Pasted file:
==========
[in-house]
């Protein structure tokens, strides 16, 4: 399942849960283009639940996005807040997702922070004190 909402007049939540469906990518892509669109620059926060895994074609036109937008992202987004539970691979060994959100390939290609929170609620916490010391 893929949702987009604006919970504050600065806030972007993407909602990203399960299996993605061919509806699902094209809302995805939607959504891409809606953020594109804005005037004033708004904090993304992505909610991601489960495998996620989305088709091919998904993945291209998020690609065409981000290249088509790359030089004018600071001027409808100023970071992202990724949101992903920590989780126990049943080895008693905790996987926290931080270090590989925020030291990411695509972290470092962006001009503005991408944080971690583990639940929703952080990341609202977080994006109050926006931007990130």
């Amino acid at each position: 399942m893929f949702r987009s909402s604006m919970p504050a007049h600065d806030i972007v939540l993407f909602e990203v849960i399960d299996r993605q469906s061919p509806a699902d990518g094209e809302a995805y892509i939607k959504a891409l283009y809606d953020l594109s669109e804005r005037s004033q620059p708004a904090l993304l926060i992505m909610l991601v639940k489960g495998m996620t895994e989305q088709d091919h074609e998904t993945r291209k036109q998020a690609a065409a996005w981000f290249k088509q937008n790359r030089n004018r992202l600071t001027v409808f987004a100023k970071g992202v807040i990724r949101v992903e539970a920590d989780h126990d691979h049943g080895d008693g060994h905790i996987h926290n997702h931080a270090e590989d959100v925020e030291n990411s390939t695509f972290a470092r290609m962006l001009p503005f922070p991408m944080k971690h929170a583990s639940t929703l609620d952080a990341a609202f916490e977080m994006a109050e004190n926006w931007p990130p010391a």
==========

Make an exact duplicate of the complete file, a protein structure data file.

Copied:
[in-house]
């Protein structure tokens, strides 16, 4: 399942849960283009639940996005807040997702922070004190 909402007049939540469906990518892509669109620059926060895994074609036109937008992202987004539970691979060994959100390939290609929170609620916490010391 893929949702987009604006919970504050600065806030972007993407909602990203399960299996993605061919509806699902094209809302995805939607959504891409809606953020594109804005005037004033708004904090993304992505909610991601489960495998996620989305088709091919998904993945291209998020690609065409981000290249088509790359030089004018600071001027409808100023970071992202990724949101992903920590989780126990049943080895008693905790996987926290931080270090590989925020030291990411695509972290470092962006001009503005991408944080971690583990639940929703952080990341609202977080994006109050926006931007990130």
């Amino acid at each position: 399942m893929f949702r987009s909402s604006m919970p504050a007049h600065d806030i972007v939540l993407f909602e990203v849960i399960d299996r993605q469906s061919p509806a699902d990518g094209e809302a995805y892509i939607k959504a891409l283009y809606d953020l594109s669109e804005r005037s004033q620059p708004a904090l993304l926060i992505m909610l991601v639940k489960g495998m996620t895994e989305q088709d091919h074609e998904t993945r291209k036109q998020a690609a065409a996005w981000f290249k088509q937008n790359r030089n004018r992202l600071t001027v409808f987004a100023k970071g992202v807040i990724r949101v992903e539970a920590d989780h126990d691979h049943g080895d008693g060994h905790i996987h926290n997702h931080a270090e590989d959100v925020e030291n990411s390939t695509f972290a470092r290609m962006l001009p503005f922070p991408m944080k971690h929170a583990s639940t929703l609620d952080a990341a609202f916490e977080m994006a109050e004190n926006w931007p990130p010391a």